Table of Contents
Also on this website:
Toby Johnson's books:
GAY SPIRITUALITY: The Role of Gay Identity in the Transformation of Human Consciousness
GAY PERSPECTIVE: Things Our Homosexuality Tells Us about the Nature of God and the Universe
THE FOURTH QUILL, a
novel about attitudinal healing and the problem of evil
CHARMED LIVES: Spinning Straw into Gold: Reclaiming Our Queer Spirituality Through Story
Books on Gay Spirituality:
Toby's review of Samuel Avery's The
Dimensional Structure of
Funny Coincidence: "Aliens Settle in San Francisco"
The Gay Spirituality Summit in May 2004 and the "Statement of Spirituality"
You're Not A Wave
What is Enlightenment?
What is reincarnation?
How many lifetimes in an ego?
Emptiness & Religious Ideas
Experiencing experiencing experiencing
Going into the Light
Meditations for a Funeral
The way to get to heaven
Buddha's father was right
Advice to Travelers to India & Nepal
The Danda Nata & goddess Kalika
Nate Berkus is a bodhisattva
John Boswell was Immanuel Kant
The Two Loves
Be Done on Earth by Howard E. Cook
Pay Me What I'm Worth by Souldancer
The Way Out by Christopher L Nutter
The Gay Disciple by John Henson
Art That Dares by Kittredge Cherry
Coming Out, Coming Home by Kennth A. Burr
Extinguishing the Light by B. Alan Bourgeois
Over Coffee: A conversation For Gay Partnership & Conservative Faith by D.a. Thompson
Dark Knowledge by Kenneth Low
Janet Planet by Eleanor Lerman
The Kairos by Paul E. Hartman
Wrestling with Jesus by D.K.Maylor
Kali Rising by Rudolph Ballentine
The Missing Myth by Gilles Herrada
The Secret of the Second Coming by Howard E. Cook
The Scar Letters: A Novel by Richard Alther
The Future is Queer by Labonte & Schimel
Missing Mary by Charlene Spretnak
Gay Spirituality 101 by Joe Perez
Cut Hand: A Nineteeth Century Love Story on the American Frontier by Mark Wildyr
Radiomen by Eleanor Lerman
Nights at Rizzoli by Felice Picano
The Key to Unlocking the Closet Door by Chelsea Griffo
The Door of the Heart by Diana Finfrock Farrar
Occam’s Razor by David Duncan
Grace and Demion by Mel White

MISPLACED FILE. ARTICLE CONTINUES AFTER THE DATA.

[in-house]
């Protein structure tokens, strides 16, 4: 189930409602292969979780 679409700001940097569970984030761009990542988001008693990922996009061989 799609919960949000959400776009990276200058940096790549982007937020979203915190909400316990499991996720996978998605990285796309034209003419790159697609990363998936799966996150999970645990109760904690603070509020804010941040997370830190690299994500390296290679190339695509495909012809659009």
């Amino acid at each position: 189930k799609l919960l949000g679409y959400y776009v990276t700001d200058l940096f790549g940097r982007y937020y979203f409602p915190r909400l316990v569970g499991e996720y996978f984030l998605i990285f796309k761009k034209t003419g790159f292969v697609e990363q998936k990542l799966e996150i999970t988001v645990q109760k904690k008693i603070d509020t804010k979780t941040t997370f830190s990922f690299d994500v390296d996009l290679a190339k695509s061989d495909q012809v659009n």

Gay Men and The New Way Forward by Raymond L. Rigoglioso
The Dimensional Stucture of Consciousness by Samuel Avery
The Manly Pursuit of Desire and Love by Perry Brass
Art That Dares:
Gay Jesus, Woman Christ, and More
By Kittredge Cherry
AndroGyne Press, pb, 96 pages, $38.95
Kitt Cherry’s newest creation is wonderful, mind-blowing, and beautiful. White Crane readers will recognize her name from previous mentions of her equally mind-blowing novel, Jesus in Love, which presents an autobiography (i.e., told in the first-person) of Jesus Christ as a modern psychologically sophisticated and sexually aware ego-person. Cherry is a lesbian former MCC minister, now in semi-retirement, and author of a book for young people on coming out and a guide to lesbian and gay worship and ceremonies. She is also an art historian. And it is in this last identity that she has collected paintings, photographs and graphics that depict what might be called “alternative” versions of Christian imagery.
This book is effectively a “catalogue” of an exhibition she mounted at the JHS Gallery in Taos, New Mexico, as part of the National Festival of Progressive Spiritual Art, in May 2007. It includes beautifully reproduced images of some eleven artists, along with in-depth articles about each artist and explanations of the themes in the selected examples. The subtitle reveals just why “explanations” are in order: “Gay Jesus, Woman Christ, and More.” The introduction contains an account of Cherry’s motivation in searching out this truly “visionary” style of artistic expression and an intelligent discussion of the meaning of the oh-so-religious-sounding term “blasphemy.”
You can imagine she’s had that epithet hurled at her!
Her “blasphemy” is so honest, so respectful, visionary, and inspiring that it becomes a kind of new religion, a Christianity not stuck in literal old stories, but alive with imagery meaningful to us today—not the Jesus of history 2000 years old, but the mystical Jesus of the present NOW, alive in human beings today, suffering and resurrecting through the struggles of modern life and of sexual and gender liberation.
Cherry explains that blasphemy refers to speech intended to transgress or express contempt for central religious beliefs, in that sense, the idea is to protect the status quo religion and culture. But in effect, blasphemy is what wakes people up and forces them to rethink their unquestioned cultural beliefs and myths. In that sense, blasphemy is the truly spiritual tool for transforming consciousness. Jesus Christ, after all, was put to death for blasphemy.
I suppose not all blasphemous speech or art wakes people to the true meaning of religion, but the very fact that a believer would feel so threatened that he or she would hurl accusations at another of this sin ought to tell them something about their own precarious hold on truth. It’s like the Jungian notion of “the shadow” that what upsets you the most—and the most compulsively in other people—is a reflection of traits in yourself you are trying to protect yourself from recognizing and admitting. Being upset by somebody else’s beliefs one disagrees with is some sort of sign of one’s own skepticism. And so the more the beliefs seem meaningless, the more fiercely they have to defended.